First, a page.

As places that are equally diaphanous and misty, islands and archipelagos have signed decisive chapters in the history of mankind, becoming points of frictions, symbiosis, crossbreeding and cultural exchanges. The first known samples of lyric poetry were born in a Mediterranean island, Lesbos, by the first half of the 7th century BCE, and the first triumphant revolution of slaves in history arose in a Caribbean island, Hispaniola, between 1791 and 1804. Nevertheless, if any definition can be brought to debate, given that it is originated in convention, we cannot stop asking ourselves where an island ends and where a continent begins. ¿Is the Earth an archipelago of continents in the ocean which covers two thirds of its surface? ¿Is the Universe, the cosmos archipelago, a conjunction of numberless insular bodies which navigate the night of void? Is being an islander a definitory trace of our presence in the world? If we pay heed to Derek Walcott, “To have loved one horizon is insularity”, because we come from islands and we are in debt with them, but in a cohabitation which exceeds any border.
An island is defined more by its history than by its geography, because as in Pedro Salinas’s verses “The time of island: is counted / in magical ciphers”. Every island produces an ensemble of cultural representations among its inhabitants and visitors, in a way that imageries become a shared island. Its dwellers have always been seen as the others, as the visited isles. From its condition of transit hubs, marked by commercial and migratory movements, as well as by the phenomenon of tourism, islands have often experienced a tragical history, full of structural violence and inequalities, but they also fulfill suitable conditions for building cosmopolitan societies and cultures, that will not perceive the other as an enemy, but as a difference full of similarities, with whom a common future can be created. That is the “prestige of the islands”, which Eugenio Granell talks about in his pictorial and literary works.
At the same time, islands often appear as peripheries of culture, far from big continental centers and its dynamics of global functioning, which tend to relegate or exclude anything placed out of its limits. In this historic drift, Trasdemar wants to present itself as a determined bid for the literary and cultural diversity of habitable open insularities, as plurality and difference, against the centralized visions of culture promoted by power. As the philosopher Marina Garcés claims, we currently live a “posthumous time”, when social majorities have abandoned their expectations of transforming reality, in order to place themselves in a permanent fear of the apocalypse, of the destruction of the known world. If islands renovate indefinitely the dreams and hopes for a better world, we must populate the global condition of life and culture with islands. Our vocation consists in bringing back depth to the oceans.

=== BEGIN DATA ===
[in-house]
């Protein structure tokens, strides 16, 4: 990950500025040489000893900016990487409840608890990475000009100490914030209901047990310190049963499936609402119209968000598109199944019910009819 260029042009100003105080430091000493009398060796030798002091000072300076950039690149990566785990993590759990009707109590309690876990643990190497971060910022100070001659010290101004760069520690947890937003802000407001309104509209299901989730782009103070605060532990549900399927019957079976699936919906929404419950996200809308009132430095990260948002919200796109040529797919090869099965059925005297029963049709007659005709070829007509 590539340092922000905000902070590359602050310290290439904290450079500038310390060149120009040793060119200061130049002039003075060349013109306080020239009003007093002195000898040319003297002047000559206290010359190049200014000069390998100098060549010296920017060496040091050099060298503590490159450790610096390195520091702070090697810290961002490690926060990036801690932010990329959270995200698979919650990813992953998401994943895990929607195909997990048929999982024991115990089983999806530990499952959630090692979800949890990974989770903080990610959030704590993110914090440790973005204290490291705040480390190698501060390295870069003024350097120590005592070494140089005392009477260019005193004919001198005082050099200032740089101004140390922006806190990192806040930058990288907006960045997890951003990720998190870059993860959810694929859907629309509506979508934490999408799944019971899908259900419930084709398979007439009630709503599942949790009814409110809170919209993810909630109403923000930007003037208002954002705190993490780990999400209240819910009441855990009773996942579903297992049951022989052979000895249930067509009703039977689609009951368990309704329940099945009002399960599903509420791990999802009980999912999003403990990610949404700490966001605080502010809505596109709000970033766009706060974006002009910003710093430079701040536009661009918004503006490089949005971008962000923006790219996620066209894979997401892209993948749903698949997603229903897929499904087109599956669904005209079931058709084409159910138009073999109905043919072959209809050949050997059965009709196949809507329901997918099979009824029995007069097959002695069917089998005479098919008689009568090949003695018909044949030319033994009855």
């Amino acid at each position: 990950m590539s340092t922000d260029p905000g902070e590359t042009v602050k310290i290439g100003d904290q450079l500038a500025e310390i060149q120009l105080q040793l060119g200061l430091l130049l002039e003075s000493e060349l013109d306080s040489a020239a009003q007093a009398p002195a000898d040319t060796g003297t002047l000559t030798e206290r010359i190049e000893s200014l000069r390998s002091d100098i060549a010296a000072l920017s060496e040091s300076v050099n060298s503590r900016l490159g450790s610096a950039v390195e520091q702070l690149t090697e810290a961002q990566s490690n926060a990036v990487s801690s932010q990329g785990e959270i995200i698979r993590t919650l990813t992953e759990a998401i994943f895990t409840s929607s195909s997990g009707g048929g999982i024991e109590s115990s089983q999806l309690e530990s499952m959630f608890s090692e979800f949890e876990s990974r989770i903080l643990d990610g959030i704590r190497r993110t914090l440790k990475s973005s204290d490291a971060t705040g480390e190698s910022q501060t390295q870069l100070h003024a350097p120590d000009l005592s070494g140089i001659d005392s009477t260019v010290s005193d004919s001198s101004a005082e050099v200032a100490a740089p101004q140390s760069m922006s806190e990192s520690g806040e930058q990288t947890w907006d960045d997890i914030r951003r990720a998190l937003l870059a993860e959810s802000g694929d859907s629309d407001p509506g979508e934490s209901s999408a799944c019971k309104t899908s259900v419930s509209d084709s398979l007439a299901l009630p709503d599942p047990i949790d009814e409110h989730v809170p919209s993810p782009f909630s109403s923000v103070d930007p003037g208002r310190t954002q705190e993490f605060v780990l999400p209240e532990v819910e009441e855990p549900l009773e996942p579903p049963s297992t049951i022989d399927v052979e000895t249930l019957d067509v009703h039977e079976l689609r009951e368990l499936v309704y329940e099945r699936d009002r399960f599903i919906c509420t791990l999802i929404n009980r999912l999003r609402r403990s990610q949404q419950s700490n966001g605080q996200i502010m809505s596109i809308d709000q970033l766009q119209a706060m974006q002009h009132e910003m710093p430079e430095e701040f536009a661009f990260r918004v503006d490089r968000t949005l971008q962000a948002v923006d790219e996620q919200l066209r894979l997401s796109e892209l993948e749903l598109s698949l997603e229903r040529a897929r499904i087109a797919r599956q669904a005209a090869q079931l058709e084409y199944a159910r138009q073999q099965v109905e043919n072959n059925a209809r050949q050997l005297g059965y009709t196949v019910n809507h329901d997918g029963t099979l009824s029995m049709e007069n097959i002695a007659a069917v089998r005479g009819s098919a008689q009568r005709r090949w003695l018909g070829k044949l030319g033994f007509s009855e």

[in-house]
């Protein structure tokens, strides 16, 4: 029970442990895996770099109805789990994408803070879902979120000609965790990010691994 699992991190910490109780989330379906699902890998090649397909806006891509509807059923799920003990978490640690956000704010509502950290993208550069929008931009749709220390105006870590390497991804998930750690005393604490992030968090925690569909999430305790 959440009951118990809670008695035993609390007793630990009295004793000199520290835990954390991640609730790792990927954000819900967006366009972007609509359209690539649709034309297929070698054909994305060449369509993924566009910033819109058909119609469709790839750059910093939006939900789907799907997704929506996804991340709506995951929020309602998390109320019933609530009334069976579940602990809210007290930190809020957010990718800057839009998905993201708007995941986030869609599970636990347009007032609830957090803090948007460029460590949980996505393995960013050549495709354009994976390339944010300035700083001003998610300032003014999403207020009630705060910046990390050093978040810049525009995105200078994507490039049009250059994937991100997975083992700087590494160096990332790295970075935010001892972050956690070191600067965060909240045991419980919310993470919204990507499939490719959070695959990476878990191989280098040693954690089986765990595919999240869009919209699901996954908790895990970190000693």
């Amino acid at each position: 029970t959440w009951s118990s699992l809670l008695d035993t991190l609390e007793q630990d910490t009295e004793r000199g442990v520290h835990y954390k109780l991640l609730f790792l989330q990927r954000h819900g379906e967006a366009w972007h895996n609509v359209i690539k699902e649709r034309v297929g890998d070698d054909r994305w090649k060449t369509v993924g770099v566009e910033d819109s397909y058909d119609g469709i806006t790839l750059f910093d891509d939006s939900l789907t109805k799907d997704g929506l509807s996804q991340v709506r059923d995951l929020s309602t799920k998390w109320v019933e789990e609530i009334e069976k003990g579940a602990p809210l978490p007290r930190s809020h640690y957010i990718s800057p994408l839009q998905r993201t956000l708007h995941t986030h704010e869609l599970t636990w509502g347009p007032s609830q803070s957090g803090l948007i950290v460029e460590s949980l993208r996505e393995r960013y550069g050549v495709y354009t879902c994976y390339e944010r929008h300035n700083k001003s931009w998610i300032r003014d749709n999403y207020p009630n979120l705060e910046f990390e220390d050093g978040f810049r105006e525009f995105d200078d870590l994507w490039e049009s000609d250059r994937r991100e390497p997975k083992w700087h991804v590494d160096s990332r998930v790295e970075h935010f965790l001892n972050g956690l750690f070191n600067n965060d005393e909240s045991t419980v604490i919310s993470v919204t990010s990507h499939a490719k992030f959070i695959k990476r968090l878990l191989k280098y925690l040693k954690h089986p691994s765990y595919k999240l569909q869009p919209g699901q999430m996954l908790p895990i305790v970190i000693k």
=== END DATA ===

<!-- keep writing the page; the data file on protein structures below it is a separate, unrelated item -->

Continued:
We do not accept the irreversible nature of catastrophe and we oppose the authoritarian impulses which have always invoked violence as a way of controlling life, spaces and ideas. In the confusion of this “posthumous time”, we need to rebuild the bonds between culture and emancipation, as Garcés proposes, reaffirming the freedom and dignity of human experience to learn from itself. Insular literatures, because of their dispersion and originality, go beyond the borders of merchandise and closed systems. The cosmos archipelago which we evoke resembles the sideral space and the prodigy of human mind, in a continuous movement from the unknown, in the same way that poetry is built as a polyphony and multiverse, as a phenomenon which knows no limits or barcodes.
Our critical approach must not be mistaken as the modernization project which has dominated the planet during the last three centuries, expanding capitalism at an inhabitable scale. On the contrary, critical thinking will not stop questioning this project, generating political and cultural alternatives in times of uncertainty. We stand on the islands where Benjamin Péret discovers his starfish house, showing the path to the unheard possibilities of creativity and fabulation for posterity.
In this sense, Trasdemar aspires to become, from Canary Islands, a critical reference, following the tradition of cultural magazines from the archipelago, that reaches its peak with Gaceta de Arte and continues with different publications, like Planas de Poesía or Syntaxis, and many others, during the 20th century. We recognize the importance of our predecessors as a value which helps us propel ourselves towards the future and state our purpose of generating a specific space where authors from different islands can express their vision of reality through literatures, imageries and archipelagos.
Thereby, we intend to provide a habitat for diversity, for the multiple trends and confluences of contemporary literature in digital times, fostering an open dialogue and the coexistence of creators. This commitment with diversity becomes imperative when culture struggles to stay afloat, like the castaways of The Raft of the Medusa, in a world which faces many risks and threats, under the weight of a dehumanizing global crisis. Only in this way literatures can vindicate a critical humanism in a moment when the very notion of humanity is in crisis.
Islands are our intangible heritage, the cosmos archipelago, the blank pages of future history.
Translated by David Guijosa y Ramiro Rosón